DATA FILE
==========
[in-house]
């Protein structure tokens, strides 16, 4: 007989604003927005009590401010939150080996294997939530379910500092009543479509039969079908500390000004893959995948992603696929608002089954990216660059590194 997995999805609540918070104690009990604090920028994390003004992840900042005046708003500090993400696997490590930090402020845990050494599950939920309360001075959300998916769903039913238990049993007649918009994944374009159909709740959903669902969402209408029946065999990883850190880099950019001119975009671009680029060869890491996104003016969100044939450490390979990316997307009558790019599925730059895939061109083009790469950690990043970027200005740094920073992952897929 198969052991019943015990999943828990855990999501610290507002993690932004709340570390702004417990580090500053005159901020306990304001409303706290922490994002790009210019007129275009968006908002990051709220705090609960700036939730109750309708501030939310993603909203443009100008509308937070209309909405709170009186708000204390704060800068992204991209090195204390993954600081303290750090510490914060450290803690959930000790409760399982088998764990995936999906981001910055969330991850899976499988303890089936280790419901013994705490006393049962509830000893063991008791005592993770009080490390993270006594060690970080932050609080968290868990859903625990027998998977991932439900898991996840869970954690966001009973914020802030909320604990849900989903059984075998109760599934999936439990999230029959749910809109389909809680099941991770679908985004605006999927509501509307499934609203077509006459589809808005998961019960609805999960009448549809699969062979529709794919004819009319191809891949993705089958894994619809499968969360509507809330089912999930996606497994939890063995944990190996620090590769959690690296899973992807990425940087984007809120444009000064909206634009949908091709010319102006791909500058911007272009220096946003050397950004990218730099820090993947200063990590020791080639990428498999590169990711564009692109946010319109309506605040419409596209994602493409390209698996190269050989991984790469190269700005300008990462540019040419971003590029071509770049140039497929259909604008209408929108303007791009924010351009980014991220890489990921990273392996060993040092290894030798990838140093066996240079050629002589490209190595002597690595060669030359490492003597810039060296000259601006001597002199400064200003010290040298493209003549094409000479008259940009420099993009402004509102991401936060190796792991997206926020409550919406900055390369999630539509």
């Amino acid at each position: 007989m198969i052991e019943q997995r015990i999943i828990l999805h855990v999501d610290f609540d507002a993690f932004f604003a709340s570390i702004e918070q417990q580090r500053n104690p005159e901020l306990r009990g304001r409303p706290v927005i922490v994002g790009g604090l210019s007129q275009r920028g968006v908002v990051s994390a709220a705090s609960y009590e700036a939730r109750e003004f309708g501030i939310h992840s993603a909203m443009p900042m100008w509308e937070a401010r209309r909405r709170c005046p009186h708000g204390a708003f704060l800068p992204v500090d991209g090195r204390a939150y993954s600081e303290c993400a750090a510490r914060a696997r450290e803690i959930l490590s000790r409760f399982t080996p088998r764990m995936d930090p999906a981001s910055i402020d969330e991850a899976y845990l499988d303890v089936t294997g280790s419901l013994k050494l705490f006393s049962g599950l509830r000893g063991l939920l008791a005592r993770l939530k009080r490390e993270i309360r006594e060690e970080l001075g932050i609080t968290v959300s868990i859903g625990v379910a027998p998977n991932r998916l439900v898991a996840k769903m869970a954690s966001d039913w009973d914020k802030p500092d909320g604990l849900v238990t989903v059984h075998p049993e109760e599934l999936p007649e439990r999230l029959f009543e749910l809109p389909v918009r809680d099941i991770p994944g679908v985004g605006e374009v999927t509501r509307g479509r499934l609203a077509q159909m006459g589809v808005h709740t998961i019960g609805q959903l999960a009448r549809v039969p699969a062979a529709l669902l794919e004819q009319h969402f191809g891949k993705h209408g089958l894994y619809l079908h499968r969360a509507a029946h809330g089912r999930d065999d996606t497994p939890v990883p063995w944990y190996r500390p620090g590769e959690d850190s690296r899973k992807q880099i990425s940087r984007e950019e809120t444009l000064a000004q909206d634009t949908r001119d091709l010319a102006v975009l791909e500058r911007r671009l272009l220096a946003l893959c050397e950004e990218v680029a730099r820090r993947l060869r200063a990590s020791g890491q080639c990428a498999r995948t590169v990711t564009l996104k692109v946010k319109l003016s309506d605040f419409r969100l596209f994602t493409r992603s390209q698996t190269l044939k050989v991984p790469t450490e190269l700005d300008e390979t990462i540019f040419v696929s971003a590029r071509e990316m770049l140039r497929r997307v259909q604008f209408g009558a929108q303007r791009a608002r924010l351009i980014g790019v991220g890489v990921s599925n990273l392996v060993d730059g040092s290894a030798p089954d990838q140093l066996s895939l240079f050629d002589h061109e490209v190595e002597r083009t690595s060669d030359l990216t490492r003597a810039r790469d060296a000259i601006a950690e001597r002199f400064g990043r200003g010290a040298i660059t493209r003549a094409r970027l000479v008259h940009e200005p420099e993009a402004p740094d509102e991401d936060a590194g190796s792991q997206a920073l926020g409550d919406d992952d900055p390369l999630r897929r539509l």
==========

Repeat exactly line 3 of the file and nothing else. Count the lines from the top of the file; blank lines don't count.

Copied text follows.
């Amino acid at each position: 007989m198969i052991e019943q997995r015990i999943i828990l999805h855990v999501d610290f609540d507002a993690f932004f604003a709340s570390i702004e918070q417990q580090r500053n104690p005159e901020l306990r009990g304001r409303p706290v927005i922490v994002g790009g604090l210019s007129q275009r920028g968006v908002v990051s994390a709220a705090s609960y009590e700036a939730r109750e003004f309708g501030i939310h992840s993603a909203m443009p900042m100008w509308e937070a401010r209309r909405r709170c005046p009186h708000g204390a708003f704060l800068p992204v500090d991209g090195r204390a939150y993954s600081e303290c993400a750090a510490r914060a696997r450290e803690i959930l490590s000790r409760f399982t080996p088998r764990m995936d930090p999906a981001s910055i402020d969330e991850a899976y845990l499988d303890v089936t294997g280790s419901l013994k050494l705490f006393s049962g599950l509830r000893g063991l939920l008791a005592r993770l939530k009080r490390e993270i309360r006594e060690e970080l001075g932050i609080t968290v959300s868990i859903g625990v379910a027998p998977n991932r998916l439900v898991a996840k769903m869970a954690s966001d039913w009973d914020k802030p500092d909320g604990l849900v238990t989903v059984h075998p049993e109760e599934l999936p007649e439990r999230l029959f009543e749910l809109p389909v918009r809680d099941i991770p994944g679908v985004g605006e374009v999927t509501r509307g479509r499934l609203a077509q159909m006459g589809v808005h709740t998961i019960g609805q959903l999960a009448r549809v039969p699969a062979a529709l669902l794919e004819q009319h969402f191809g891949k993705h209408g089958l894994y619809l079908h499968r969360a509507a029946h809330g089912r999930d065999d996606t497994p939890v990883p063995w944990y190996r500390p620090g590769e959690d850190s690296r899973k992807q880099i990425s940087r984007e950019e809120t444009l000064a000004q909206d634009t949908r001119d091709l010319a102006v975009l791909e500058r911007r671009l272009l220096a946003l893959c050397e950004e990218v680029a730099r820090r993947l060869r200063a990590s020791g890491q080639c990428a498999r995948t590169v990711t564009l996104k692109v946010k319109l003016s309506d605040f419409r969100l596209f994602t493409r992603s390209q698996t190269l044939k050989v991984p790469t450490e190269l700005d300008e390979t990462i540019f040419v696929s971003a590029r071509e990316m770049l140039r497929r997307v259909q604008f209408g009558a929108q303007r791009a608002r924010l351009i980014g790019v991220g890489v990921s599925n990273l392996v060993d730059g040092s290894a030798p089954d990838q140093l066996s895939l240079f050629d002589h061109e490209v190595e002597r083009t690595s060669d030359l990216t490492r003597a810039r790469d060296a000259i601006a950690e001597r002199f400064g990043r200003g010290a040298i660059t493209r003549a094409r970027l000479v008259h940009e200005p420099e993009a402004p740094d509102e991401d936060a590194g190796s792991q997206a920073l926020g409550d919406d992952d900055p390369l999630r897929r539509l």